Podcast episode 46. The importance of agency and relationships: A conversation about enhancing the wellbeing of our horses with Bonny Mealand and Emily Kieson.

Carneddau ponies in the Sychnant Pass, Conwy.

I love all of my podcast episodes, but every now and again I get to record and be part of a conversation that I could have a profound influence on both me and other equestrians. This is one of those conversations.

Link to the episode https://www.buzzsprout.com/1975020/14968112

My guests on this episode are Bonny Mealand and Emily Kieson:
Bonny Mealand DEP MEPA

Bonny’s niche is trimming the hooves of wild horses, combining her extensive experience as an Equine Podiatrist , fascination with equine behaviour, and her skill as a trainer of the “untrainable”.

Her award winning work with the takhi (Equus ferus ssp.Przewalskii ) of the Highland Wildlife Park has been featured on BBC Inside the Zoo. She is a regular writer for the Concordia: A Voice for Horses magazine and runs courses teaching safe, low stress and effective handling techniques. Bonny is an advocate of ethological study and alongside Dr Emily Kieson runs “Learning Wild” equine behaviour courses. Having been involved for many years with both domestic as well as wild horses she is passionate about sharing the valuable information she has learnt and showing how inextricably linked these two worlds are.

Bonny is an enthusiastic Equine Science Masters student at The University of Edinburgh (Dick Vet). She volunteers as a welfare advisor for the BHS. She is a Somatic Yoga and Mindfulness teacher and a Retained Firefighter for the Scottish Fire and Rescue Service.

Web site – https://www.touchingwild.com/

Online Course – https://community-touchingwild.mn.co/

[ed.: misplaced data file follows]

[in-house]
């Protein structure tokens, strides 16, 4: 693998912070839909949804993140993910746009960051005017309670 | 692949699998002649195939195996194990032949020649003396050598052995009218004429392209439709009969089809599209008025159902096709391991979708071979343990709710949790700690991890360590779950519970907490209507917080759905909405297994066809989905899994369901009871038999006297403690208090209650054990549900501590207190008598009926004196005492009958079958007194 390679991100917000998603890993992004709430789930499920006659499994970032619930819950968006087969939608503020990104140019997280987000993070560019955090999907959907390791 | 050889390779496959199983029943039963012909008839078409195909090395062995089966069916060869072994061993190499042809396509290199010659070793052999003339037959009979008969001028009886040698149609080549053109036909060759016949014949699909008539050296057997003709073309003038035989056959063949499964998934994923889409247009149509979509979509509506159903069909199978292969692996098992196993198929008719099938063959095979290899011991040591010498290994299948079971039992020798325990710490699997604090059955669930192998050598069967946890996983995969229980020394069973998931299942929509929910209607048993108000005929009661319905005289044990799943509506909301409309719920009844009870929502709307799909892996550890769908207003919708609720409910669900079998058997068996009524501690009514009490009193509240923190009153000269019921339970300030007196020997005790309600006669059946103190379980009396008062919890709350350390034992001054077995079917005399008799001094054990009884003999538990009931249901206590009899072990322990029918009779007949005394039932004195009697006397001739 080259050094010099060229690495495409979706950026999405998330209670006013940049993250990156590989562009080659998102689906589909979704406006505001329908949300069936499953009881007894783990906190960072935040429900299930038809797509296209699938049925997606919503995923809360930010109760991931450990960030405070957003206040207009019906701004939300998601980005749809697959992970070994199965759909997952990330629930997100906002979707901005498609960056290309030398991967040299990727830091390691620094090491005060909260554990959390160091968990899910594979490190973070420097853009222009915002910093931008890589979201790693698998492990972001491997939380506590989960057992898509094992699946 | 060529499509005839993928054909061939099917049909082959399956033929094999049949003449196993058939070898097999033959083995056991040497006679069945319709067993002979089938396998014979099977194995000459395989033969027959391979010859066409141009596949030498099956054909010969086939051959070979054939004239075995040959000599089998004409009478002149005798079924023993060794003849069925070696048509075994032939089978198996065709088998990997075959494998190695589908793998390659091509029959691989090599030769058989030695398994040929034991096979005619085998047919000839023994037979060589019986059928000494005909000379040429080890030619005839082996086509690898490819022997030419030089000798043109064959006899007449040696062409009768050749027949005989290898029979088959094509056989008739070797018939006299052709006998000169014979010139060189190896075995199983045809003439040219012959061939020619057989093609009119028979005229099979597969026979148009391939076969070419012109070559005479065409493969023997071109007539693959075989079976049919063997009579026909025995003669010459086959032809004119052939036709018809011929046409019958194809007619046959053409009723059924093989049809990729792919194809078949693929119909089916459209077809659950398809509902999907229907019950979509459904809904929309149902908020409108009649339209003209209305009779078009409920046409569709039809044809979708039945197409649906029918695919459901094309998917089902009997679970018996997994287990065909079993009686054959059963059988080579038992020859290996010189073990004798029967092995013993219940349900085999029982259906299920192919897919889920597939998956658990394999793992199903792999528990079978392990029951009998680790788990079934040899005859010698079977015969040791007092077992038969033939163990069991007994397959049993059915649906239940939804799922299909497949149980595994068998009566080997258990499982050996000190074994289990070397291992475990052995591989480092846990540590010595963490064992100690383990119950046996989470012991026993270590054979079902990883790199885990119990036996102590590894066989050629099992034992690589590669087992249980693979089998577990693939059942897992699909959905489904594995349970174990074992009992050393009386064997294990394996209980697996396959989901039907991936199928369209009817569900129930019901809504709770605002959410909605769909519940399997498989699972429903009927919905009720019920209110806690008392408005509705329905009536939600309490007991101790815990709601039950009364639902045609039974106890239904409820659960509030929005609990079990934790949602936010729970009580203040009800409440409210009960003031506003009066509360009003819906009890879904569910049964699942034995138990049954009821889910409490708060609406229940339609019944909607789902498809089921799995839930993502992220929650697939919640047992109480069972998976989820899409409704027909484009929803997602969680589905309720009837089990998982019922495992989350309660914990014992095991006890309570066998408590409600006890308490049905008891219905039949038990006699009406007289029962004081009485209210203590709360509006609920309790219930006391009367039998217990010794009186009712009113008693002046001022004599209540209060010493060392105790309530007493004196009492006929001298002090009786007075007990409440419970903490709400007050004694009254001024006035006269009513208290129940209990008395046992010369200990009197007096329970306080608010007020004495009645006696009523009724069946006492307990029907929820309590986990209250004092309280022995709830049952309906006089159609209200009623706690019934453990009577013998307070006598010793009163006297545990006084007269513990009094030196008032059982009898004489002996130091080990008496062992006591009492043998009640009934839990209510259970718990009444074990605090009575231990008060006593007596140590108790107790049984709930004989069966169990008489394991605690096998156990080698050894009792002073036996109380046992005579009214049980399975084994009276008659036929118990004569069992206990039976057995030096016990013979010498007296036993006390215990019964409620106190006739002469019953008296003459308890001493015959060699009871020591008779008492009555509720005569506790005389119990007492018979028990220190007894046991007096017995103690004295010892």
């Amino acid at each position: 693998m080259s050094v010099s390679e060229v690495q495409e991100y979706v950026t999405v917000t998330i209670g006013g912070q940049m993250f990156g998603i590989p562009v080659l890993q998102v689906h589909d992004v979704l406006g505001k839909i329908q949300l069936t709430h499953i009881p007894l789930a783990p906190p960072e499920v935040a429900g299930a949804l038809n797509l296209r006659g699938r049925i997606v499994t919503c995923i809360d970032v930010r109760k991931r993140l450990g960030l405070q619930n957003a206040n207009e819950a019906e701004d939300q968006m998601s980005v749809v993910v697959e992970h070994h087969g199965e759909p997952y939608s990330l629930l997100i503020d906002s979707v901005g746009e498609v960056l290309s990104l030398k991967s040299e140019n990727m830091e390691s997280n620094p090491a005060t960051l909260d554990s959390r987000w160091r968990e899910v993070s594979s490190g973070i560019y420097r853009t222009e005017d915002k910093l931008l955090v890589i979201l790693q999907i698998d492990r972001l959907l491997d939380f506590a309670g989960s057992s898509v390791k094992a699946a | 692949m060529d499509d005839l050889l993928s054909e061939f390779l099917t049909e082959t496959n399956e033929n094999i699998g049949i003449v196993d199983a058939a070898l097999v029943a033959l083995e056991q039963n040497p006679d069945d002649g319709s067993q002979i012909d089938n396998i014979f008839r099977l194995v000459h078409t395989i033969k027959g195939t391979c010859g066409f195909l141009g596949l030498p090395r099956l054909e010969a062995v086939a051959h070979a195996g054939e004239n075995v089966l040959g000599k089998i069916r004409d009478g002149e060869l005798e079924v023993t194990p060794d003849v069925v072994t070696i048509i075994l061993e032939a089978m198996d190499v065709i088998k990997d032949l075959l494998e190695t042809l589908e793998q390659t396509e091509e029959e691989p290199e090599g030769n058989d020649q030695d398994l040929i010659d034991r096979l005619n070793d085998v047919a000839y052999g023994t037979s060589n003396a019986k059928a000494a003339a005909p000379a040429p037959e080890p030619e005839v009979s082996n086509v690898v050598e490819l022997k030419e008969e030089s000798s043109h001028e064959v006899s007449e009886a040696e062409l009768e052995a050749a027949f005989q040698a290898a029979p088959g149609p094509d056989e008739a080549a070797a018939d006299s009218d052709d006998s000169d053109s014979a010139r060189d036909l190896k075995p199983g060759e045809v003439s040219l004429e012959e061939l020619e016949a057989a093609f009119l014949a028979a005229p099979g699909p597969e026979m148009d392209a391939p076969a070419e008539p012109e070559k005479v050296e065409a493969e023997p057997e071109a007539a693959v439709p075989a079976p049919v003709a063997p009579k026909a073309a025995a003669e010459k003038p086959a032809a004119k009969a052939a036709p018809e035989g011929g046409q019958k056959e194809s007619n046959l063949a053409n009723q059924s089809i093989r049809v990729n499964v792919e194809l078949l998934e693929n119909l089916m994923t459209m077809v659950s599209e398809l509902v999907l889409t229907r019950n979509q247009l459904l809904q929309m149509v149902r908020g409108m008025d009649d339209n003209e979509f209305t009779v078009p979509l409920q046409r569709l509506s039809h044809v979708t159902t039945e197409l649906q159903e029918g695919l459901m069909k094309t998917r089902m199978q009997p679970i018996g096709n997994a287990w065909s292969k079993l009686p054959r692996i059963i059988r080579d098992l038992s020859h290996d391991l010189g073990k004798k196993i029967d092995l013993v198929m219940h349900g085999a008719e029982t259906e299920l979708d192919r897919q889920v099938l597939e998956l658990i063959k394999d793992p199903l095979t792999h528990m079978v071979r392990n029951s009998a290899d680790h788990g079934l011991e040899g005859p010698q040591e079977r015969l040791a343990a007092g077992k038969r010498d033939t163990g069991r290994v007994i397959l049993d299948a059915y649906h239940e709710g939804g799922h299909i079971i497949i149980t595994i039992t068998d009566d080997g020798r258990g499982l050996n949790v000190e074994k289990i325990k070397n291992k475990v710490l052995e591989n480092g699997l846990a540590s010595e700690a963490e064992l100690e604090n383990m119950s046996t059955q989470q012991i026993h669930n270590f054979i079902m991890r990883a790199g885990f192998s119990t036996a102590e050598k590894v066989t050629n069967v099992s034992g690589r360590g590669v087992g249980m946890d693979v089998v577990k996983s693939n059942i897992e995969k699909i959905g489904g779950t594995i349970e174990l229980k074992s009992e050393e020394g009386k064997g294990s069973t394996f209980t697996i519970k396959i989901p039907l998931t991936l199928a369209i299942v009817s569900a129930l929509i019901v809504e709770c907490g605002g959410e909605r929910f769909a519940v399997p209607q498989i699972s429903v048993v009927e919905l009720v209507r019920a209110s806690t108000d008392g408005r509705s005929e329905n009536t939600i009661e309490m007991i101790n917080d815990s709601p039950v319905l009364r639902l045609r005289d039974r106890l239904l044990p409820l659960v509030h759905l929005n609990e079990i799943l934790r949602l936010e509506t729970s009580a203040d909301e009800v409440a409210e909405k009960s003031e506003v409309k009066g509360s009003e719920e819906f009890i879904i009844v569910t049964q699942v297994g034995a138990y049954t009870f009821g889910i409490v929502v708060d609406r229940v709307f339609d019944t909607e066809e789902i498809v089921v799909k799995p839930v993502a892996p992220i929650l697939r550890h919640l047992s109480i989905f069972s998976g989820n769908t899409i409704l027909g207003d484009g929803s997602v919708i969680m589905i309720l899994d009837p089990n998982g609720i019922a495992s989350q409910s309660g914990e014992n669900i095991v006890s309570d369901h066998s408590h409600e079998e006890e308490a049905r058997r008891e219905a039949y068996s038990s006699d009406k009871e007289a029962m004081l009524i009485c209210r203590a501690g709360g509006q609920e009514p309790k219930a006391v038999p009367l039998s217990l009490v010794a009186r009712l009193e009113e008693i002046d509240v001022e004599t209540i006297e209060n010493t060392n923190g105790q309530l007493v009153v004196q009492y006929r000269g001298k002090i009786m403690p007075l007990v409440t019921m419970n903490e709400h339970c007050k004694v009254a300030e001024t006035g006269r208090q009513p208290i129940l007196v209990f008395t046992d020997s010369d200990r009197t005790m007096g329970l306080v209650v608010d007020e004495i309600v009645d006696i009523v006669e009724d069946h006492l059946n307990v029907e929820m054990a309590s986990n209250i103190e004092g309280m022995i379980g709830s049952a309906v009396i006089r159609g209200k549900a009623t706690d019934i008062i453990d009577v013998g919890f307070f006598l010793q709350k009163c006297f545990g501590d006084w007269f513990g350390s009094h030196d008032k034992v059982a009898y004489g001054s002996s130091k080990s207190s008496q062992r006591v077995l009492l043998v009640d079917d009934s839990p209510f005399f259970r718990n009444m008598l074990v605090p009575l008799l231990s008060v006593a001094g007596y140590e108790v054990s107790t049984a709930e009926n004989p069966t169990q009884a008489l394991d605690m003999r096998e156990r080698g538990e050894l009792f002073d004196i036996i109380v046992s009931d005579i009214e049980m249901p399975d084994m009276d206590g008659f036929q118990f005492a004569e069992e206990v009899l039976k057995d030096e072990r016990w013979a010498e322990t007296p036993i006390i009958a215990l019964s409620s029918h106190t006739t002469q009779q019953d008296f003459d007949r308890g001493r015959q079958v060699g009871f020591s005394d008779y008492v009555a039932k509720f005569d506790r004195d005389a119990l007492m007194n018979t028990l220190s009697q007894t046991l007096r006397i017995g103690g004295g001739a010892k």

Instagram – https://www.instagram.com/touching_wild

Facebook (Learning Wild) – https://m.facebook.com/learning.wild.global/

Facebook (Touching Wild) – https://m.facebook.com/TouchingWild/

Emily Kieson PhD, MS, PgDip

Emily Kieson serves as Executive Director at Equine International, a US-based nonprofit focused on research, education, and outreach in the fields of equine behavior, welfare, and equine-human interactions.

Emily holds a PhD in Comparative Psychology, a MS in Psychology, and a graduate degree in Equine Science. She also holds multiple certifications in various models of equine-assisted activities and recently served as Chair of the Equine Welfare Committee with the Professional Association of Therapeutic Horsemanship (PATH).

Her current research focuses involve looking at equine affiliative behaviors to study how horses create and maintain social bonds and how those can overlap with human affiliative behaviors for application in management, horse ownership, equine-assisted activities, and indicators of positive welfare in horses with and without humans.

She also has a passion for supporting sustainable systems of horse management and husbandry that promote physical and psychological welfare of the horse while simultaneously supporting sustainable ecosystem practices on small and large scales (for both feral and domestic equids). Emily currently develops and teaches courses at universities in the fields of psychology, animal-human interactions, animal-assisted interventions, animal behavior and training, and animal welfare and ethics.

For more information on Equine International visit equineintl.org (or equineinternational.org)